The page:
One Question Quiz
Georgie Dansey with Grant Robertson and friends on the Pride March. (Photo: supplied)
Georgie Dansey with Grant Robertson and friends on the Pride March. (Photo: supplied)

OPINIONPoliticsJuly 5, 2020

Last on the list: Giving the Labour Party a lift from 84th place

Georgie Dansey with Grant Robertson and friends on the Pride March. (Photo: supplied)
Georgie Dansey with Grant Robertson and friends on the Pride March. (Photo: supplied)

Call it last, call it the foundation: Georgie Dansey is 84th on the Labour Party list for the 2020 election. Here she explains how she got there.

Read more in the Last on the List series, from candidates for National, the Greens and Act, here.

What does it take to come last on the Labour list? It’s a bit of a story, so if you’re feeling tl;dr then just know that I’m queer, a mother, a unionist, and if five and a half million people vote for Labour, then I’ll be an MP.

Growing up in a conservative household, politics wasn’t something that was really discussed, and supporting National seemed like a default position. Rumour has it my Dad even delivered leaflets for the Conservative Party in central London. I can’t confirm or deny whom I voted for when I turned 18.

I was a baby teacher fresh out of uni when I was invited along to a Labour women’s event at a hairdresser. I wandered along with a friend, and suddenly was in this room filled with woke women super passionate about changing the system. I immediately signed up to help the young woman candidate with her campaign and it wasn’t long before I was driving around Hamilton looking for “good” fences. For anyone who hasn’t been intimately involved with election signs, “good” fences are a rare commodity, and even rarer is a “good” fence owner willing to have a candidate’s mugshot in prime view.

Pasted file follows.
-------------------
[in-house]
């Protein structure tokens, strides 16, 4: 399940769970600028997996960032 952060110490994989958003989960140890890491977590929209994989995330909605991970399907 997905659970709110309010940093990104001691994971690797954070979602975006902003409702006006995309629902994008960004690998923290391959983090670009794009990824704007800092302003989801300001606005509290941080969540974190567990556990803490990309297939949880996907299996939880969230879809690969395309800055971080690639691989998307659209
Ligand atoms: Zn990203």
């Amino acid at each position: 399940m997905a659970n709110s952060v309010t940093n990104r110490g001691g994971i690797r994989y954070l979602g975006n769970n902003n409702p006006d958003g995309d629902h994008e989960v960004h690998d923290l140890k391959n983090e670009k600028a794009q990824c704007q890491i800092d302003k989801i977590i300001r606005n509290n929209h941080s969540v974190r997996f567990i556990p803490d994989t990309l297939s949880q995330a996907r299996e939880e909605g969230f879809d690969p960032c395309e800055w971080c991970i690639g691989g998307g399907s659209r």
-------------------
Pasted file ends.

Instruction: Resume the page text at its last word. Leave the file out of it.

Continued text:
After six years campaigning with Labour, I, like many other millennials, got caught up in the bright light of Chlöe Swarbrick and ended up running an election campaign across two electorates for the Green Party. However, as a friend and mentor (and ex-Labour MP, because that’s how we roll) said to me once I rejoined the Labour Party, “I always knew you were a watermelon, Georgie!”

It’s sort of in my DNA though. Over the last few years as I’ve learned more about my whakapapa, both Māori and Pākehā, I’ve found more and more of my ancestors have been pretty heavily involved in politics. On my dad’s side I’ve got the Danseys (more about them later) and on my mum’s side my ancestor William Charles Heaton-Armstrong, who was an MP in England in the early 1900s. He was originally a conservative candidate then switched sides to the liberals. We’re watermelons from way back.

This last year has been crazy. I’ve been buzzing around going to meetings and joining committees left right and centre. Well, mainly left of centre. I found out how hard it is to be involved in politics if you’re a parent. (Shout out to Kiri Allen and Willow Jean-Prime. Oh, and Jacinda.) My own first lady (Ruby) is slightly less into fishing than Clarke but does do a lot of childcare and makes a lot of packed lunches. It turns out that once you’re on three committees and four trust boards which all meet monthly, you have a lot fewer evenings at home …

So what else have I learned along the way? I’ve learned that politics can get really messy, and even at a grassroots level people forget what we are doing it for. But hey, he tāngata, he tāngata, he tāngata; the most important thing is looking after our communities, and our communities start with each other. It starts with the volunteers who turn up every weekend to door knock and phone call, and if we don’t treat them with the mana and manaakitanga they deserve, we sure as hell can’t do it for anyone else.

Georgie (right), Ruby and family (Photo: Supplied)

And lastly, how did I feel when, after all this, I saw my name on the list? To be honest, up until that moment I didn’t realise how committed I was to politics. Before, I mentioned my dad’s family, the Danseys. My great-great-grandfather led the Māori Battalion and campaigned for Māori rights after the second world war, and my great-uncle Harry Dansey was a (slightly controversial) race relations commissioner and author back in the 80s. I come from a long line of Māori activists and that fight definitely lives on in me. Growing up Pākehā, I didn’t really have much experience in te ao Māori and sometimes I still feel whakamā about identifying as Māori – walking the line between being white-skinned and being Māori is tricky.

So this list thing has sealed the deal. I don’t know what the next three years will bring, but just know that you’ll be seeing my name again for sure. But hopefully by next time a little further up the list.

Keep going!